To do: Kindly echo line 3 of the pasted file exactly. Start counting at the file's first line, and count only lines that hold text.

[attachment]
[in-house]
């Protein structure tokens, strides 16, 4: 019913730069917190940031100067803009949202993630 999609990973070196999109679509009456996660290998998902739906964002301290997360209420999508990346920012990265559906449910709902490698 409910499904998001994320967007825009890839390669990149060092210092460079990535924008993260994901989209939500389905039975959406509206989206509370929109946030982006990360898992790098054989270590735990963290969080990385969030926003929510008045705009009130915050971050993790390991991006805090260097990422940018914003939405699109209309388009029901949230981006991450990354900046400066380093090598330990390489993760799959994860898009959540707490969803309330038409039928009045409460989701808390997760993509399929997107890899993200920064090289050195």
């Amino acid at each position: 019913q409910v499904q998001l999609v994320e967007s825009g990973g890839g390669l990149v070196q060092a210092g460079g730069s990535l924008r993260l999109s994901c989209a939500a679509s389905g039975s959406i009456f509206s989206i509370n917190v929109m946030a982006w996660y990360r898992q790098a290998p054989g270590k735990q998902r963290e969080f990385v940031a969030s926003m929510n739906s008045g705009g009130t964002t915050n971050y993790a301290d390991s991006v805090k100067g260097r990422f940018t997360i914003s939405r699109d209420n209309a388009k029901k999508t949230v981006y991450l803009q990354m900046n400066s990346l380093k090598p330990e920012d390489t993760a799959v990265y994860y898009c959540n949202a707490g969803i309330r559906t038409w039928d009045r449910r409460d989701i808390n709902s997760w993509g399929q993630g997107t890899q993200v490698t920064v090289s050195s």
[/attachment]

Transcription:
């Amino acid at each position: 019913q409910v499904q998001l999609v994320e967007s825009g990973g890839g390669l990149v070196q060092a210092g460079g730069s990535l924008r993260l999109s994901c989209a939500a679509s389905g039975s959406i009456f509206s989206i509370n917190v929109m946030a982006w996660y990360r898992q790098a290998p054989g270590k735990q998902r963290e969080f990385v940031a969030s926003m929510n739906s008045g705009g009130t964002t915050n971050y993790a301290d390991s991006v805090k100067g260097r990422f940018t997360i914003s939405r699109d209420n209309a388009k029901k999508t949230v981006y991450l803009q990354m900046n400066s990346l380093k090598p330990e920012d390489t993760a799959v990265y994860y898009c959540n949202a707490g969803i309330r559906t038409w039928d009045r449910r409460d989701i808390n709902s997760w993509g399929q993630g997107t890899q993200v490698t920064v090289s050195s």